For gamers, the annual E3 video game showcase in Los Angeles is usually like Christmas in summertime. While this year’s digital-only festivities will be far more muted, the industry is readying a raft of new releases aimed at building on a pandemic-fueled boom.
Ubisoft Entertainment SA plans to showcase a new Far Cry game and reveal future content for the recent blockbuster Assassin’s Creed Valhalla. Microsoft Corp. will lay out what’s next in store for the Xbox console, including updates on Halo Infinite, and Nintendo Co. will reveal titles coming to its Switch portable gaming device this year. Fans will be on the lookout for the “megatons” — unexpected, exciting news about devices or games that will be the talk of the show.
Industry giants have spent months preparing for the event, producing trailers and demos designed to make an impact on a viewership that’s expected to be in the millions. Video games were one of the runaway success stories of the pandemic as people hunkered down at home and whiled away lockdown hours tending to their islands on Animal Crossing, ousting imposters in Among Us or surviving the zombie outbreak in The Last of Us Part II. Revenue from video games soared 20% in 2020 to nearly $180 billion, according to market intelligence firm IDC.
As the global economy begins to open up and people are venturing off their couches more, the big gaming companies will use the opportunity next week to ensure those pandemic habits prove hard to break. They’ll face a higher bar in this unusual year. The global event, which drew more than 66,000 people in 2019, was cancelled in 2020 during the Covid-19 outbreak and will return online only this year from June 12-15. All of the conferences will be pre-recorded, allowing game companies to avoid potentially embarrassing flubs, but also sacrificing the energy of a live crowd and the raucous applause that usually accompanies announcements at big-name presentations. Fans and developers won’t be able to mingle, trade ideas or play new games. And, since some games have already been pushed back this year, such as Sony’s God of War and Warner Bros.’ Hogwarts Legacy, publishers may be hesitant to show games they know may not see the light of day until 2022 or beyond.
This year’s show “may be a little disappointing” in comparison to previous events, Bloomberg Intelligence analyst Matthew Kanterman wrote in a recent note, but “it could still help solidify our view that the gaming sector can build on 2020’s outsized growth and sustain expansion from a larger user and spending base.”
Ubisoft kicks off E3 this year on Saturday. The French publisher made headlines last year amid allegations of widespread sexual misconduct. Attendees will watch to see if the company addresses the ongoing controversy during its presentation or decides to focus exclusively on upcoming games. In one sign of the effects of the pandemic, Ubisoft said Monday it’s changing the name of a planned upcoming game called Rainbow Six Quarantine to Rainbow Six Extraction.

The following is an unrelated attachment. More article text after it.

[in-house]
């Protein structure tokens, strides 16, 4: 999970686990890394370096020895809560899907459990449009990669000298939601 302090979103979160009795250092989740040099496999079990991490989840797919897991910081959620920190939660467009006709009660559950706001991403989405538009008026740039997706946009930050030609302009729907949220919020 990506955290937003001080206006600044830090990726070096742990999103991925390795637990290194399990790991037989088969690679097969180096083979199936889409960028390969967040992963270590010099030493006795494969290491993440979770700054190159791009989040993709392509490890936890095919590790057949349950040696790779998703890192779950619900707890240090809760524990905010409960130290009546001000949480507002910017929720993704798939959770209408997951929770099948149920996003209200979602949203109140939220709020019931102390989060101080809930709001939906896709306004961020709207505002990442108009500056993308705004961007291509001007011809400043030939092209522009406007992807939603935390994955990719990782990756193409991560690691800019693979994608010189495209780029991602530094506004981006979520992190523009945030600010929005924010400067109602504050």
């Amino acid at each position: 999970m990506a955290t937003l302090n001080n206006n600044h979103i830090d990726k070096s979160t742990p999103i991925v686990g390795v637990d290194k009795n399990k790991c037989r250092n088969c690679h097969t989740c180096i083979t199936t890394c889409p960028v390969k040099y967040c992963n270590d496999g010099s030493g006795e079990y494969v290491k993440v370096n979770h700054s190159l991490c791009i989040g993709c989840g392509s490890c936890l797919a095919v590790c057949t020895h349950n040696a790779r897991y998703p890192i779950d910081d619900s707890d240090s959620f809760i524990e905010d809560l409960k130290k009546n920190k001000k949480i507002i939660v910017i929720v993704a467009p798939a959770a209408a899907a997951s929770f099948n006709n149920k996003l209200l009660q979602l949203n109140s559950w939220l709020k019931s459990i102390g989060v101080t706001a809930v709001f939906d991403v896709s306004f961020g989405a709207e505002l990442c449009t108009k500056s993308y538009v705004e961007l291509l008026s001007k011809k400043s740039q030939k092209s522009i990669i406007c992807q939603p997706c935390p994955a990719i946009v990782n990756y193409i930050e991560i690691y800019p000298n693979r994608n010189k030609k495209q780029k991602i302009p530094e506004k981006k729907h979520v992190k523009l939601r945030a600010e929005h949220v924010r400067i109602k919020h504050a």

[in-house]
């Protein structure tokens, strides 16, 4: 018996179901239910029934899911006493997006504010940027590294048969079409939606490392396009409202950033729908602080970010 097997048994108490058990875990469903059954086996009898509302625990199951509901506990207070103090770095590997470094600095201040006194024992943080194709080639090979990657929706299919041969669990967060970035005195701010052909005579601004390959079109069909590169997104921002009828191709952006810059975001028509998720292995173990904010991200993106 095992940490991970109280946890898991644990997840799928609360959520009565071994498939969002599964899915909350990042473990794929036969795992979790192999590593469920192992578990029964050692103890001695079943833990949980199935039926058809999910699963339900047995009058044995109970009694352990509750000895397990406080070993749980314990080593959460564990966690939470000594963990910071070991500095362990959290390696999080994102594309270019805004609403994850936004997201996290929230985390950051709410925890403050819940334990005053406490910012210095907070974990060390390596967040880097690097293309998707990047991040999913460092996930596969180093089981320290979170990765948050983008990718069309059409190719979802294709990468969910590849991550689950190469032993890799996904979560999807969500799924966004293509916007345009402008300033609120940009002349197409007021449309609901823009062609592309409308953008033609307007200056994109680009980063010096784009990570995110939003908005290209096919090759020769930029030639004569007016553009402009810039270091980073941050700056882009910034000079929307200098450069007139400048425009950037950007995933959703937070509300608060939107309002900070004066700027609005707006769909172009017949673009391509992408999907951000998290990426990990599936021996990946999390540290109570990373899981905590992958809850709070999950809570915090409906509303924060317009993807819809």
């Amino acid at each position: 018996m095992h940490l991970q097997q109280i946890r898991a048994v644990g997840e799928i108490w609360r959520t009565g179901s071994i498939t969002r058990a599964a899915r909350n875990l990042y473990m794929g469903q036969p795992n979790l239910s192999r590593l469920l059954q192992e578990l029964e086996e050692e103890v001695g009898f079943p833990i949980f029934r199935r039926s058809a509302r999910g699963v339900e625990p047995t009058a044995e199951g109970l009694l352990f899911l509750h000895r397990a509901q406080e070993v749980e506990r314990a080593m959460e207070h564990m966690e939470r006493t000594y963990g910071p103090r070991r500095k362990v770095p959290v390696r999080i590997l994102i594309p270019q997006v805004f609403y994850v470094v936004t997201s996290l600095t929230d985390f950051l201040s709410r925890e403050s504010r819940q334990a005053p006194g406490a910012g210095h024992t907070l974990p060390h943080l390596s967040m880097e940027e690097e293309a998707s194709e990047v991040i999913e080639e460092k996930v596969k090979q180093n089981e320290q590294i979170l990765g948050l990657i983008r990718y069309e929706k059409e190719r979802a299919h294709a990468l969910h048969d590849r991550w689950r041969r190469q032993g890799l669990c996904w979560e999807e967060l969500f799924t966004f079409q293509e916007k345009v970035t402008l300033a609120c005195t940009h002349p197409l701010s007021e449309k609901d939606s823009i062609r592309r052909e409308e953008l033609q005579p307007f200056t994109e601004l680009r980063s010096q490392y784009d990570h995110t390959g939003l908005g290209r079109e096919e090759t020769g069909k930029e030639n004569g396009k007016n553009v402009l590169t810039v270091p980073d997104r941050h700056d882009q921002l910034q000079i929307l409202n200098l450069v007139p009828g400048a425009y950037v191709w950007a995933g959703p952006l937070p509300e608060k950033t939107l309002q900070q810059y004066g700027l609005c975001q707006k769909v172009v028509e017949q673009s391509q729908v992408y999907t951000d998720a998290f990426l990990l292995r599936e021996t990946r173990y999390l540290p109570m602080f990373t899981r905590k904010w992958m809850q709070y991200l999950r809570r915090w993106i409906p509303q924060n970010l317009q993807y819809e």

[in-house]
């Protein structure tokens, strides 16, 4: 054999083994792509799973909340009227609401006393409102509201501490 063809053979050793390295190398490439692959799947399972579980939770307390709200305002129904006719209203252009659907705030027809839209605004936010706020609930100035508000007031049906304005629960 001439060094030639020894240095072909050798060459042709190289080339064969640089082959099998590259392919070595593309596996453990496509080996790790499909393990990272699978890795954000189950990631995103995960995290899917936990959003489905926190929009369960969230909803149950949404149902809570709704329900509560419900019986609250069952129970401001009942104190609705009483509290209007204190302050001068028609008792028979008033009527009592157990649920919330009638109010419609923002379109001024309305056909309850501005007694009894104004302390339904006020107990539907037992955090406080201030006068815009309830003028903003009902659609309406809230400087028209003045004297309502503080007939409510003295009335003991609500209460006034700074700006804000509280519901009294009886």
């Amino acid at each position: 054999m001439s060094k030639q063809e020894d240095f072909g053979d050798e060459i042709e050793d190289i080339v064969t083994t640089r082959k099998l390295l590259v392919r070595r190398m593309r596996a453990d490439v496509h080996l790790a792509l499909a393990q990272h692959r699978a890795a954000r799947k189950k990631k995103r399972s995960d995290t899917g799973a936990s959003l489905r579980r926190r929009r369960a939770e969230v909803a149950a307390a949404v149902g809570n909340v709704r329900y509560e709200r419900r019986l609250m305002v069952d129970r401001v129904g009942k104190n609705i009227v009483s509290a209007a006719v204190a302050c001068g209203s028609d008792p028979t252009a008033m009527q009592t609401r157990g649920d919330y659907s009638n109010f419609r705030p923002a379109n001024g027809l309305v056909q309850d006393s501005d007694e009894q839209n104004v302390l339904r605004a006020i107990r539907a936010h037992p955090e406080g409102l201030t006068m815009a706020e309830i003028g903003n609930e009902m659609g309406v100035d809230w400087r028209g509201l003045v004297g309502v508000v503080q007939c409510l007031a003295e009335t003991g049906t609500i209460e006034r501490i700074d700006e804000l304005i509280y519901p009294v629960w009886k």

On Sunday, Microsoft will hold its annual Xbox showcase. The centerpiece will be Halo Infinite, which was originally planned to launch alongside the new Xbox Series X last November but was delayed indefinitely. Microsoft is also expected to give updates on titles such as Psychonauts 2 coming to its Xbox Game Pass subscription service.
This will be Microsoft’s first showcase since purchasing ZeniMax Media Inc., the parent company of video game publisher Bethesda Softworks, so player expectations are high. Microsoft is expected to detail upcoming games from Bethesda including the hotly anticipated Starfield, a sci-fi role-playing game. The publisher plans to announce a specific release date for Starfield, which is scheduled for late 2022, according to people familiar with the announcement.
Nintendo will take the spotlight on June 15. Fans expect to see new entries in series like Metroid and The Legend of Zelda, which celebrates its 35th anniversary this year. The most anticipated game in Nintendo’s library is a sequel to 2017’s beloved The Legend of Zelda: Breath of the Wild, which is expected to be at the show. Nintendo also plans to release an upgraded version of the Switch this fall, Bloomberg reported, although the company has said its E3 showcase will mainly focus on software so the new hardware may not be present.
Other companies showcasing at this year’s E3 include Square Enix Holdings Co., which will reveal a new game based on Marvel’s Guardians of the Galaxy comic book franchise, and Take-Two Interactive Software Inc. , which will unveil a new spinoff game in the Borderlands universe. Publishers such as Capcom Co. and Bandai Namco Entertainment Inc. will also be on hand with new reveals.
Not all the action will take place at E3 this year. Some big-name game companies don’t participate in E3, including Sony Corp., Electronic Arts Inc. and Activision Blizzard Inc., though EA has said it’s holding its own show in July. And a rival show, called Summer Games Fest and led by video game personality Geoff Keighley, will kick off on Thursday. Although Summer Games Fest isn’t as well-known as E3, Keighley has a reputation for planning events full of game reveals and may have “megatons” of his own that surprise and delight fans.